Source: USA Today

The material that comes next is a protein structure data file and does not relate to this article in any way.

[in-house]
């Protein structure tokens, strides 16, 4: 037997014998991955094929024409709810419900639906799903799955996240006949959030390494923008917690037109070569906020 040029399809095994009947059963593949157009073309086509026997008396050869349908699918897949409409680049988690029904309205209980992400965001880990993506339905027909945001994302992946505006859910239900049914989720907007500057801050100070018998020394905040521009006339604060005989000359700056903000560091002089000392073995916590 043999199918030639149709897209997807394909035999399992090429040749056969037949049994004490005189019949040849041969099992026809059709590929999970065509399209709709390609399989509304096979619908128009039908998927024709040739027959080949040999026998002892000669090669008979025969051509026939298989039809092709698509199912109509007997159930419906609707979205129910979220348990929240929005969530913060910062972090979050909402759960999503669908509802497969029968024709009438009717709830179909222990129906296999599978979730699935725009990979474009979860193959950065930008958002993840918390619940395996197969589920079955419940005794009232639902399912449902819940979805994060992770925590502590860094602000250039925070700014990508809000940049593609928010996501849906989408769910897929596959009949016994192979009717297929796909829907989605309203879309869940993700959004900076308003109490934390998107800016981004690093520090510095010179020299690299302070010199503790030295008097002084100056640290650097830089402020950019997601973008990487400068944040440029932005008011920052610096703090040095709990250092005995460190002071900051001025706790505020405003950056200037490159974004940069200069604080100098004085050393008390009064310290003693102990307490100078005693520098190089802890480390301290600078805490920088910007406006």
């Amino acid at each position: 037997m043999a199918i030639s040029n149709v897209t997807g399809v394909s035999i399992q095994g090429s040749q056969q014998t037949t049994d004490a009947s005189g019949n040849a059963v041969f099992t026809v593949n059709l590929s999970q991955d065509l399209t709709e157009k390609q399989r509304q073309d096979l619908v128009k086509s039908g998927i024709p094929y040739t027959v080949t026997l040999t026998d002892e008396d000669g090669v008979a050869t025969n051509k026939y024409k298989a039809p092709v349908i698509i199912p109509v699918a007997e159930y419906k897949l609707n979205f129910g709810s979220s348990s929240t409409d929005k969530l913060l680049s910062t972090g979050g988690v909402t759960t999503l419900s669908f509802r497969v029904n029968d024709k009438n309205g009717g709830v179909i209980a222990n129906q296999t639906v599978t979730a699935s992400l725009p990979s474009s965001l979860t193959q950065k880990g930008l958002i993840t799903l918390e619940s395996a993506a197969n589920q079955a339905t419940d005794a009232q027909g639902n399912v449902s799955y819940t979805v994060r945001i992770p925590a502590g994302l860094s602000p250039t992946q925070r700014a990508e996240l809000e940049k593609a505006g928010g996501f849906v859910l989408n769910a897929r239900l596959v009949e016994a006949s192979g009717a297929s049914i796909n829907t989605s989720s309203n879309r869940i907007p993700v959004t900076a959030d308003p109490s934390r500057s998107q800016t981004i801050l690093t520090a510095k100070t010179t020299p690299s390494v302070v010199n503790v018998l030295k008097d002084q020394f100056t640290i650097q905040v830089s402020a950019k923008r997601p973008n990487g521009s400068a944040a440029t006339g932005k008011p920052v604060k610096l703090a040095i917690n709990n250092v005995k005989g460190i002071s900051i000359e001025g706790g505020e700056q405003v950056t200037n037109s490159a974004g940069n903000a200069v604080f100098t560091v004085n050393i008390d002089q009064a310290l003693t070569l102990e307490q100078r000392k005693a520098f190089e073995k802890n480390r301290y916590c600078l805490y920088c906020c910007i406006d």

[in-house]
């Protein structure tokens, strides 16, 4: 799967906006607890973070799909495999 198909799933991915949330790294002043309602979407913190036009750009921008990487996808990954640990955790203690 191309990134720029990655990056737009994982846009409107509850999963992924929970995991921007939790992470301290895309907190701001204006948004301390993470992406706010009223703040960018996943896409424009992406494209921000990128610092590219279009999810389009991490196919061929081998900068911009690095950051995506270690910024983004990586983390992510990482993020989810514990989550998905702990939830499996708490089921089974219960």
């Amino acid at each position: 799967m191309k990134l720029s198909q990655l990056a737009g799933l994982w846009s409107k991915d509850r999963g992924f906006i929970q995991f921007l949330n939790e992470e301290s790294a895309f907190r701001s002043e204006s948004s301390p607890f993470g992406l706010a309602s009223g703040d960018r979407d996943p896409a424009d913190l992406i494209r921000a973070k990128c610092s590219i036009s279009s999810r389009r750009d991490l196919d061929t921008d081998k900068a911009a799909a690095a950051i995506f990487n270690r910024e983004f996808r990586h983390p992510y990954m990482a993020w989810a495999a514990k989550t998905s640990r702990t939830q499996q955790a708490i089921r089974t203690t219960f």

On September 26, 2006 USA Today reported, "Not so funny. Keith Dennis came to that reckoning after a radio ad planned by his Ohio car dealership was criticized as anti-Muslim and refused by several radio stations. The commercial called for a 'jihad on the automotive market.' It said salespeople would be wearing burqas, a traditional garment in some Muslim nations, and kids would get rubber swords on 'fatwa Friday.' 'Our prices are lower than the evildoers' every day,' the script said. 'Just ask the pope!' 'Jihad,' an Islamic term for an utmost struggle, is sometimes used to mean a religious war. A 'fatwa,' a legal pronouncement in Islam, can be a declaration of war. 'This was simply an attempt at humor that fell flat,' Dennis, owner of Dennis Mitsubishi in Columbus, said in a statement apologizing 'to anyone who was offended.' The canceled ad, which was to start airing Friday, was the latest in a string of ads withdrawn after criticism that they were anti-Arab or anti-Muslim. 'It's definitely something that's become more prevalent in the last two to three years,' says Tony Kutayli of the American-Arab Anti-Discrimination Committee. Such ads 'spread hatred and fear,' he says. Objections in May from the Arab American Institute and other groups stopped billboards planned by the Missouri Corn Growers Association to promote ethanol, a corn-based product used in a blend with gasoline. The billboard showed a farmer standing in a cornfield and King Fahd of Saudi Arabia. Between them was the question: 'Who would you rather buy your gas from?'"